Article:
Meanwhile, Andrew grudgingly reveals his dirty little secret at the press conference: acclaimed though they are, Andrew’s literary novels haven’t been selling well — but the “private-eyewash” detective novels he writes under a pseudonym are selling like fresh hot pancakes with lingonberries! (Hey, Andrew, if you don’t want the pulp fiction gig, I’ll gladly take it, and so would any number of writers I know!) Skeptical interviewers ask Andrew for an example of his ability to find story material in whatever situation is at hand. Naturally, Andrew improvises a storyline about a Nobel prize winner — who just happens to be a lookalike imposter. You can almost hear the alarm bells going off for Emily and the counterfeit Stratman. Before you can say, “George Kaplan,” Emily, Off-Brand Stratman, and a couple of sinister fedora-wearing jaspers in trench coats are doing their damndest to screw up whatever shreds of credibility Andrew has left (ah, the time-honored “Hide the Corpse” gambit never gets old). Failing that, they’re happy to make Andrew a dead man who’ll tell no tales!

Winning the Nobel Prize turns life upside-down for author Andrew Craig (Paul Newman) when neo-Nazi thugs in Swedes’ clothing decide he’s a man who knows too much!

Our award-winning amateur sleuth thinks he’s finally catching a break in the case at the Nobel banquet. Andrew overhears the wife of fellow Nobel honoree Dr. John Garrett (Kevin McCarthy, yet another Team Bartilucci fave) as she mentions seeing a patient at the local sanitarium who looked like Stratman. This leads to more double-crossing Mata Hari antics from Emily, and the movie’s highlight: Andrew is chased at night from the sanitarium to a nudist conference, in a sequence that winks broadly at North by Northwest’s classic auction scene. According to the IMDb, an uncredited young Britt Ekland is in that nudist seminar as well. With so many attractive blondes in the audience, it was hard to tell one from the other. I wonder what Hitchcock would have said? (Perhaps, to quote The Producers, “Ah-woo-wah, ah-woo-ah-wah!”)
Ironically, Newman is more successful as a Hitchcockian hero in The Prize than he was in Hitchcock’s own Torn Curtain (1966), which had its moments, to be sure (like that great farmhouse scene; you’ll never look at your gas oven quite the same way again). But with its action-packed script, great dialogue, and appealing cast, The Prize is simply more fun than Torn Curtain. If you’re somehow listening in the hereafter, Sir Alfred, no offense intended; we still love you and your movies!

These hairbreadth escapes are getting Andrew's goat!
Not only does Newman let his funny flag fly, but he has delightful chemistry with the irresistible Elke Sommer, she of the eminently kissable lips, in one of her earliest big-screen roles. Sommer won a Golden Globe as Most Promising Newcomer, and the sultry yet ultimately sweet Diane Baker was nominated for Best Supporting Actress. Director Mark Robson had worked with Lehman and Newman earlier in From the Terrace (1960), so I’m not surprised that they worked together so well on The Prize.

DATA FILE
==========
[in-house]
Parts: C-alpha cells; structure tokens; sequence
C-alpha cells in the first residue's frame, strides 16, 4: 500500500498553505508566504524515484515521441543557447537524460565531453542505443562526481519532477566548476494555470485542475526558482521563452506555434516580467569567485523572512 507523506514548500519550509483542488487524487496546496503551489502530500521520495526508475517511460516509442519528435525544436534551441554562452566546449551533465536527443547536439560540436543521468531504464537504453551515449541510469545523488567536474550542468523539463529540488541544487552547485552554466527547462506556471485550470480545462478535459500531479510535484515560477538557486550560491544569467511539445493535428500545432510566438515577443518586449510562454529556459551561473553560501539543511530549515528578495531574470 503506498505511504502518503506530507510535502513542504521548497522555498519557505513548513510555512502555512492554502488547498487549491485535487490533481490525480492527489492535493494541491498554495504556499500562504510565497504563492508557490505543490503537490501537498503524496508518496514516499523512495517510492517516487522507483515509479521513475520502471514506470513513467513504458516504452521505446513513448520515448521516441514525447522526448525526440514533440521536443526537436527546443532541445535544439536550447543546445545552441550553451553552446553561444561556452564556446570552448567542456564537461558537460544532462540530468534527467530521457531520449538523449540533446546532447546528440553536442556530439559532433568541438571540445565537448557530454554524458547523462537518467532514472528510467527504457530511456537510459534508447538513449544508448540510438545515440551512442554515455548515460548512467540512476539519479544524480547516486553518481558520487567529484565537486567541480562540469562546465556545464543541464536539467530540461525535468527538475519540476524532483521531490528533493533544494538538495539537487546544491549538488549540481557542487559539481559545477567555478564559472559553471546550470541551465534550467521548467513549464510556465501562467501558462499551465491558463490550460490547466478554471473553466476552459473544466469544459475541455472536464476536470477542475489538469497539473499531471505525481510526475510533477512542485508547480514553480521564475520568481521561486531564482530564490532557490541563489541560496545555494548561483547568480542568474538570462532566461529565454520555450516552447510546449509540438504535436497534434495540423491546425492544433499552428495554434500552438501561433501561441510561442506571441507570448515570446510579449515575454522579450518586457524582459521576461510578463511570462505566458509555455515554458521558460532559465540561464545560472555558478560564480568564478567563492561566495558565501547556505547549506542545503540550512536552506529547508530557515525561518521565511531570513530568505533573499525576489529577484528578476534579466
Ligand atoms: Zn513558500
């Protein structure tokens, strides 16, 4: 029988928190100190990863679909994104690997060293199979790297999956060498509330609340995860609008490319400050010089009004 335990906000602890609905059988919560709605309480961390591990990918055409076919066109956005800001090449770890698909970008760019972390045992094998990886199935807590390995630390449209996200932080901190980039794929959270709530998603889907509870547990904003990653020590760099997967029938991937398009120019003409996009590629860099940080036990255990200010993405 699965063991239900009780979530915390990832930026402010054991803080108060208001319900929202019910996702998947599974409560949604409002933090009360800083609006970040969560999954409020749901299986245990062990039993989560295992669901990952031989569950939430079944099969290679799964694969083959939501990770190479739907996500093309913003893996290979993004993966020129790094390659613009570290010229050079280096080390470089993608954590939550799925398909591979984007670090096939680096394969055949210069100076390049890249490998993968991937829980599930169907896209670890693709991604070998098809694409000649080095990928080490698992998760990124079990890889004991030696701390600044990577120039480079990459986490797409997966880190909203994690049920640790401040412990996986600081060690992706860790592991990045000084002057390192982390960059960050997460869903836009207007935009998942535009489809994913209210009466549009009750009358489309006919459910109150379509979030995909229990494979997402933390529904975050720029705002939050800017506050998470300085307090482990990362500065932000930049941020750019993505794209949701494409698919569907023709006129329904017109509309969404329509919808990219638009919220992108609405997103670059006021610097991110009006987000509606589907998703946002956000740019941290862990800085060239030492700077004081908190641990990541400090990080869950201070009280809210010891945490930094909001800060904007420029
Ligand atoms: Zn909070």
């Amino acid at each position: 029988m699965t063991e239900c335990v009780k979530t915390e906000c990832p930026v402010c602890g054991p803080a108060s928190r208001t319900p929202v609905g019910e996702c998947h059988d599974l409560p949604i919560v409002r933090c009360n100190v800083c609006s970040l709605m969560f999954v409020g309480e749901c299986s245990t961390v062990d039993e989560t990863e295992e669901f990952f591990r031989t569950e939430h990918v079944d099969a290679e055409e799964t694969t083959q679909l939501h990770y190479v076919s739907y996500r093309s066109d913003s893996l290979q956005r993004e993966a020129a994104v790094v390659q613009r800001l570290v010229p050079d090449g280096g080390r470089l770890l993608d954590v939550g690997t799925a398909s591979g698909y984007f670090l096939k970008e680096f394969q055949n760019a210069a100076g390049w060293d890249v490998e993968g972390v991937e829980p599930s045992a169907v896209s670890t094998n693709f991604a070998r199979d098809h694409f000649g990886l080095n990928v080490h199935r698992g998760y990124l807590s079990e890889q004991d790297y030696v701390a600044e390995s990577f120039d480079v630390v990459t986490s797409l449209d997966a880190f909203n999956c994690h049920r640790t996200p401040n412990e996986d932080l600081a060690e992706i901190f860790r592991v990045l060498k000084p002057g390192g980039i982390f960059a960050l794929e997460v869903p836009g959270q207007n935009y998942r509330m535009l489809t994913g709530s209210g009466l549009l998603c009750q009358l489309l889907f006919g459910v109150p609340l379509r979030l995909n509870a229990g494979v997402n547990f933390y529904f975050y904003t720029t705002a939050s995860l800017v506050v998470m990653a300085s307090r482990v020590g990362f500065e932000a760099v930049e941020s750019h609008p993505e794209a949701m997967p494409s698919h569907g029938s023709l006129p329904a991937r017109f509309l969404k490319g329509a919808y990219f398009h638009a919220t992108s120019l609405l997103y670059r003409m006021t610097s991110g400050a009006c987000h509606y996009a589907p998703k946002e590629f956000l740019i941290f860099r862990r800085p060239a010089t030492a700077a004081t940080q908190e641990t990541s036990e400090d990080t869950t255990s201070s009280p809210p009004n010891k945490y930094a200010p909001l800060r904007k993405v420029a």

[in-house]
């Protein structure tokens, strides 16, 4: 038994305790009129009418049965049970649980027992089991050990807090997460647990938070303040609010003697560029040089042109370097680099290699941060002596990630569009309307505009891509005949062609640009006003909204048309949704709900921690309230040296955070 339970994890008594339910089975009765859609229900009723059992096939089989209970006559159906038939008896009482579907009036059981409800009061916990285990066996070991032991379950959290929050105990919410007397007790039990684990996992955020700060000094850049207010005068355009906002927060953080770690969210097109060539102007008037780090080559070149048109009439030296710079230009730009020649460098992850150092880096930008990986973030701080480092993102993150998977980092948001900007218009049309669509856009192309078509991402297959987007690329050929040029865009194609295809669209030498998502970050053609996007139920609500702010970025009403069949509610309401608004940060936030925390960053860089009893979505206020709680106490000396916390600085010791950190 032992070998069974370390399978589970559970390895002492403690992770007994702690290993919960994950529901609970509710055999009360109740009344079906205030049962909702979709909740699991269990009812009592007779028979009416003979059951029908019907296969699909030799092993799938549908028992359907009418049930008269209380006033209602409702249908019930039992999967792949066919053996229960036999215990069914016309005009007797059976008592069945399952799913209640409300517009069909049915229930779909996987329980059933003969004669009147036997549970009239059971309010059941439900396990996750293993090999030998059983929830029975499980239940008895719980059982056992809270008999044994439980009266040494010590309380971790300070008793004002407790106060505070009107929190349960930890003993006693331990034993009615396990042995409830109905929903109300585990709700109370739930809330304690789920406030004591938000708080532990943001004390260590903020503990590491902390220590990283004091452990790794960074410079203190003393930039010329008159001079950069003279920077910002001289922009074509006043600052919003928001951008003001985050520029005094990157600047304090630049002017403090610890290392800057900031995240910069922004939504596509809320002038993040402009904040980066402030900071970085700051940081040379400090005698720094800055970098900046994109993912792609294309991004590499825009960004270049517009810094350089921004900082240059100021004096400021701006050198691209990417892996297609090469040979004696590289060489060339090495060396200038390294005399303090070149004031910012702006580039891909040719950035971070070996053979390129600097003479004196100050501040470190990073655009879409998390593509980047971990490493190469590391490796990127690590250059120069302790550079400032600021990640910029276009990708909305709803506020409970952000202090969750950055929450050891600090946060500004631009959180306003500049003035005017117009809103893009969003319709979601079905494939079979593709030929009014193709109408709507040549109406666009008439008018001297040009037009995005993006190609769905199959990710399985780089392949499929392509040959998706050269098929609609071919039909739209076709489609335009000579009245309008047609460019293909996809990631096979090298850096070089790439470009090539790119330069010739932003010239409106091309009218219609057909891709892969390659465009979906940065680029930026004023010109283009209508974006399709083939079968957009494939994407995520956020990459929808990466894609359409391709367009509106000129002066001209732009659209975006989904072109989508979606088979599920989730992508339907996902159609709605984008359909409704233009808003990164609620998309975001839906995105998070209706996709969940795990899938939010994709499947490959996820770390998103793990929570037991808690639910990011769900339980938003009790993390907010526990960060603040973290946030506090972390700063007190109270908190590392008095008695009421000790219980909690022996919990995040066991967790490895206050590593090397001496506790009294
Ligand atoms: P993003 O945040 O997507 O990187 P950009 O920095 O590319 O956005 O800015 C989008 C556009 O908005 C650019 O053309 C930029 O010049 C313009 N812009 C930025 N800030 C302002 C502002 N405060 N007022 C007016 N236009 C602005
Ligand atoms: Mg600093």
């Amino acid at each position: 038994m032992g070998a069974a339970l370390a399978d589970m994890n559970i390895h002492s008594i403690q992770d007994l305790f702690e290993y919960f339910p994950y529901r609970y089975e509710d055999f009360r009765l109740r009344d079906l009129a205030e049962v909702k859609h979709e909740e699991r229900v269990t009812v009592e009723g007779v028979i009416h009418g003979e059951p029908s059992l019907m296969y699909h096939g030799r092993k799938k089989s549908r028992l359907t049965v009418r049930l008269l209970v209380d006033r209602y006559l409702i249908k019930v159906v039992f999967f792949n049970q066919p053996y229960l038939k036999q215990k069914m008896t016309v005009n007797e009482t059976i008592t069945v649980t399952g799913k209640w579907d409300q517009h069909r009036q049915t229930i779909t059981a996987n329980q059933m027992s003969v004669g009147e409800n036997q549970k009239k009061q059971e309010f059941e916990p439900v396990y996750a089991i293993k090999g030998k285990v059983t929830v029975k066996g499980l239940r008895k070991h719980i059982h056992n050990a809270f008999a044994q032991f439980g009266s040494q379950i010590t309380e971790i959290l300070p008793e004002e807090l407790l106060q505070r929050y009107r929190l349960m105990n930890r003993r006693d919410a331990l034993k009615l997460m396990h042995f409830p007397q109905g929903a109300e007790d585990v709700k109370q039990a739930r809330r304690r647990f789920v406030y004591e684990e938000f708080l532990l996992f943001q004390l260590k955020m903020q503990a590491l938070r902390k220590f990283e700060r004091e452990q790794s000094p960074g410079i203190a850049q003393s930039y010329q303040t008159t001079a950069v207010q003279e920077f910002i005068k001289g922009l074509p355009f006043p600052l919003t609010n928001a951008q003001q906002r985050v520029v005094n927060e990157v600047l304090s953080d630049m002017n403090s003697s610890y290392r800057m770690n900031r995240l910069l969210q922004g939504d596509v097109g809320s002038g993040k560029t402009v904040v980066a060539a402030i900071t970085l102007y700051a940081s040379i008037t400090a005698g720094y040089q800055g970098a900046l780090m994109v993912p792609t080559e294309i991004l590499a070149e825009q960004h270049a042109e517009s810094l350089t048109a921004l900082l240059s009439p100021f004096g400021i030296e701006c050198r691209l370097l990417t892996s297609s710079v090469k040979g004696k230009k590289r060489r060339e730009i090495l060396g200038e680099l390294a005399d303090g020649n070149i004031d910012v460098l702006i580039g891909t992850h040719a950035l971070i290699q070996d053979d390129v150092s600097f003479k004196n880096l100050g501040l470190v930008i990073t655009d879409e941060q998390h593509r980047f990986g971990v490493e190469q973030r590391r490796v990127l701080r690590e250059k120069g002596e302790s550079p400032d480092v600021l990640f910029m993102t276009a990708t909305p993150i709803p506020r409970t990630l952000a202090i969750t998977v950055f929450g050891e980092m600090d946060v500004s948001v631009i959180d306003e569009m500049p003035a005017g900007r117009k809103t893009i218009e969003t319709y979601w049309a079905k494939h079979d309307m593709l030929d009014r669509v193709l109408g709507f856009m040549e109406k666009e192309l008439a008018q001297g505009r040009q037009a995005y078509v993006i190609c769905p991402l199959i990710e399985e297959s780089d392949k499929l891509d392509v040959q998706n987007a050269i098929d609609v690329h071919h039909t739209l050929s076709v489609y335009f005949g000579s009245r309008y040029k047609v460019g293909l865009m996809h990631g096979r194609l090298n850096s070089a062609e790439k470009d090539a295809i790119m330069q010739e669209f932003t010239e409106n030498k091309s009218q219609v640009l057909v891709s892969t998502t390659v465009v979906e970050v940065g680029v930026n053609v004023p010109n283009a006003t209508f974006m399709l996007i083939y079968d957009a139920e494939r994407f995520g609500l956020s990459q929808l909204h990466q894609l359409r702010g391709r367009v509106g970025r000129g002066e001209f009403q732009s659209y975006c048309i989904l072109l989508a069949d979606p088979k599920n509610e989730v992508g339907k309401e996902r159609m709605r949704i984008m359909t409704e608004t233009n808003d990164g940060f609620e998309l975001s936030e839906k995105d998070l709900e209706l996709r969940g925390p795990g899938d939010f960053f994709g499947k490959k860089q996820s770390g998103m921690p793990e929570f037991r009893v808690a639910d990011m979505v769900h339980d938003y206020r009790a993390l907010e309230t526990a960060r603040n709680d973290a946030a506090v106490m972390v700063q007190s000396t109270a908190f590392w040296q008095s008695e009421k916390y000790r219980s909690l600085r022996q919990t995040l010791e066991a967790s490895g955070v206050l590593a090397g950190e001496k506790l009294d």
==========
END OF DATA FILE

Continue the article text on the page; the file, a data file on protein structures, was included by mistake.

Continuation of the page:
Our hero's foe gets the point at Stockholm's Orpheus Fountain
As I mentioned earlier, the other Nobel honorees’ little subplots weave in and out of Andrew’s Hitchcockian hell. In addition to the jealousy charade that Andrew and Denise Marceau pull on Claude Marceau, the Nobel Prize for Medicine gets split as well, since the recipients all came by their findings independently; Dr. Garrett is hell-bent on proving that Italian doc Carlo Farelli (Sergio Fantoni from Luchino Visconti’s Senso) cribbed his research. Farelli brings his aging mother (Grazia Narciso, who guest-starred on Peter Gunn and Alfred Hitchcock Presents, among others) to Stockholm with him, though she seems to be there primarily as a sight gag. Sometimes all these mini-plots result in what Joe Bob Briggs would describe as “the plot getting in the way of the story” but they’re well-acted and entertaining overall. 

Elke Sommer wins Golden Globe over nominee Diane Baker.
Does that mean blondes really do have more fun?
The Grand Hotel has everything, including half-naked Paul Newman!


  1. This is an auspicious day here at TALES OF THE EASILY DISTRACTED: as of today, I have 50 Followers! You like me, you really like me! :-) But seriously, I'm honored and flattered that you guys have been reading and (presumably :-)) enjoying my daft little movie blog. Thanks a million, everyone!

  2. 50 is great, Dorian! Congrats. I love an even number. :) I'm back to being able to post directly on your blog. At least for now. Every day is a new online adventure.

    I'm not as wild about THE PRIZE as you are, Dorian, but I do have fond memories of it. Thanks for the reminder. I hadn't thought about this film in years! I am such a big fan of early Paul Newman. (Adored him in THE LONG HOT SUMMER and SOMEBODY UP THERE LIKES ME and even in FROM THE TERRACE.) Not so much, Elke Sommer. To my mind she always played the same character, never believable (I'm sorry but I never could believe that there was a brain tick-tocking somewhere in that skull) but with her looks, nobody cared.

    I liked Edward G. Robinson. By the way, what was this man's allure? I never could, never did, figure it out. Liked the 'double' storyline in THE PRIZE. Liked Leo G. Carroll - he could express a man resigned to the invevitable, a man determined not to be shocked - better than just about anyone.

    But never for one moment do I believe that the character played by Paul Newman was there because he'd won a Nobel Prize. That whole thing just didn't work for me. Possibly because I never got the idea that he 'believed' it either.

    But having said all this, I did then suspend my disbelief once upon a time, and enjoyed the film anyway. :)

    I'm going to have to see about watching this again at some point.